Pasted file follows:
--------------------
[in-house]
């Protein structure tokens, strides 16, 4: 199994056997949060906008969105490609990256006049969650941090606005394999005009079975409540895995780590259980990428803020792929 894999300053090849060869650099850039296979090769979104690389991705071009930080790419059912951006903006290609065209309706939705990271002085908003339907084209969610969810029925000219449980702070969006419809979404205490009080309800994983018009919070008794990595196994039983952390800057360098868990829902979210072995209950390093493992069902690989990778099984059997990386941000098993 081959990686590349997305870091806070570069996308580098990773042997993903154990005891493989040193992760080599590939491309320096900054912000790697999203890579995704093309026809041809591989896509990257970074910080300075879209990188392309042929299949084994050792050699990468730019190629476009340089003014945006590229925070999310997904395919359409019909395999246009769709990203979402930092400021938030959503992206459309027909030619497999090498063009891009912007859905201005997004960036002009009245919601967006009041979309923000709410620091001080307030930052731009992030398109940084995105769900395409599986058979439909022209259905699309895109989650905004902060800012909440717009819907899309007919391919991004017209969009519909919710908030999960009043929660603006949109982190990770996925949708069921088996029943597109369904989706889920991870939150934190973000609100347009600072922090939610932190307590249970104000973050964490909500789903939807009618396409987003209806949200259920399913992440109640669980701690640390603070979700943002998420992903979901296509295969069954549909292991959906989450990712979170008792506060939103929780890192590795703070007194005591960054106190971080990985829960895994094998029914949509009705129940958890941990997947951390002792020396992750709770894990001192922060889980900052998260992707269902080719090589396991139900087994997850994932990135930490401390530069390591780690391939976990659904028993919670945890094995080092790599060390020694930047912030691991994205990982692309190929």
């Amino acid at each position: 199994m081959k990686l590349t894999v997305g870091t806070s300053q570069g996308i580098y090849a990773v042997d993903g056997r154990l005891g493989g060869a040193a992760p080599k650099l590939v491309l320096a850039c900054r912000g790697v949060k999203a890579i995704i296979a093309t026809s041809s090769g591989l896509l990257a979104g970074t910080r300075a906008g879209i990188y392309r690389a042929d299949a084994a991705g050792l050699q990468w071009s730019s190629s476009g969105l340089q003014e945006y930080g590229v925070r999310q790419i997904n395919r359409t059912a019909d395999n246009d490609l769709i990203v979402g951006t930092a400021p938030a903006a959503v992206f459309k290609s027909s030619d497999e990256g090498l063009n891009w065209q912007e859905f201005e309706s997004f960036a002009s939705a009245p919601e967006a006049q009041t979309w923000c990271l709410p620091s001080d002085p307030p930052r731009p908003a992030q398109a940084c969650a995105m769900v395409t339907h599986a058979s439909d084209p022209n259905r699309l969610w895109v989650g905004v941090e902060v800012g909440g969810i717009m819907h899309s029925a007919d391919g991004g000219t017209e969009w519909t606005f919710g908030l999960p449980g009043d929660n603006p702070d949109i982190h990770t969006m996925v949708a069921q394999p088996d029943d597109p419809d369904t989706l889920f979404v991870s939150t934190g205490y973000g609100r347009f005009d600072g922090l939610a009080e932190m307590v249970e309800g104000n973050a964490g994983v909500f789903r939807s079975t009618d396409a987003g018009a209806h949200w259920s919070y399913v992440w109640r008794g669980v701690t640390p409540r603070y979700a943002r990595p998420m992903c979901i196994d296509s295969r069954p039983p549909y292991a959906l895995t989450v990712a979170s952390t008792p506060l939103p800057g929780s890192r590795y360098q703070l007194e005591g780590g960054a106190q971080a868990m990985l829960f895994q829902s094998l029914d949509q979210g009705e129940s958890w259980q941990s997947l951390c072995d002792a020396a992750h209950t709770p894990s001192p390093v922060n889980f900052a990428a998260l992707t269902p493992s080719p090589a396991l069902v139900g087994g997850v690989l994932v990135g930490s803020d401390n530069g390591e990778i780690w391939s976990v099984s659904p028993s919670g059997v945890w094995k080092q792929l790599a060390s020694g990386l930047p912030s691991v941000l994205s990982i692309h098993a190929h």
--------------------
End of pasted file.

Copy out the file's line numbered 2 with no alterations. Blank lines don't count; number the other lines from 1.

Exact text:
């Protein structure tokens, strides 16, 4: 199994056997949060906008969105490609990256006049969650941090606005394999005009079975409540895995780590259980990428803020792929 894999300053090849060869650099850039296979090769979104690389991705071009930080790419059912951006903006290609065209309706939705990271002085908003339907084209969610969810029925000219449980702070969006419809979404205490009080309800994983018009919070008794990595196994039983952390800057360098868990829902979210072995209950390093493992069902690989990778099984059997990386941000098993 081959990686590349997305870091806070570069996308580098990773042997993903154990005891493989040193992760080599590939491309320096900054912000790697999203890579995704093309026809041809591989896509990257970074910080300075879209990188392309042929299949084994050792050699990468730019190629476009340089003014945006590229925070999310997904395919359409019909395999246009769709990203979402930092400021938030959503992206459309027909030619497999090498063009891009912007859905201005997004960036002009009245919601967006009041979309923000709410620091001080307030930052731009992030398109940084995105769900395409599986058979439909022209259905699309895109989650905004902060800012909440717009819907899309007919391919991004017209969009519909919710908030999960009043929660603006949109982190990770996925949708069921088996029943597109369904989706889920991870939150934190973000609100347009600072922090939610932190307590249970104000973050964490909500789903939807009618396409987003209806949200259920399913992440109640669980701690640390603070979700943002998420992903979901296509295969069954549909292991959906989450990712979170008792506060939103929780890192590795703070007194005591960054106190971080990985829960895994094998029914949509009705129940958890941990997947951390002792020396992750709770894990001192922060889980900052998260992707269902080719090589396991139900087994997850994932990135930490401390530069390591780690391939976990659904028993919670945890094995080092790599060390020694930047912030691991994205990982692309190929």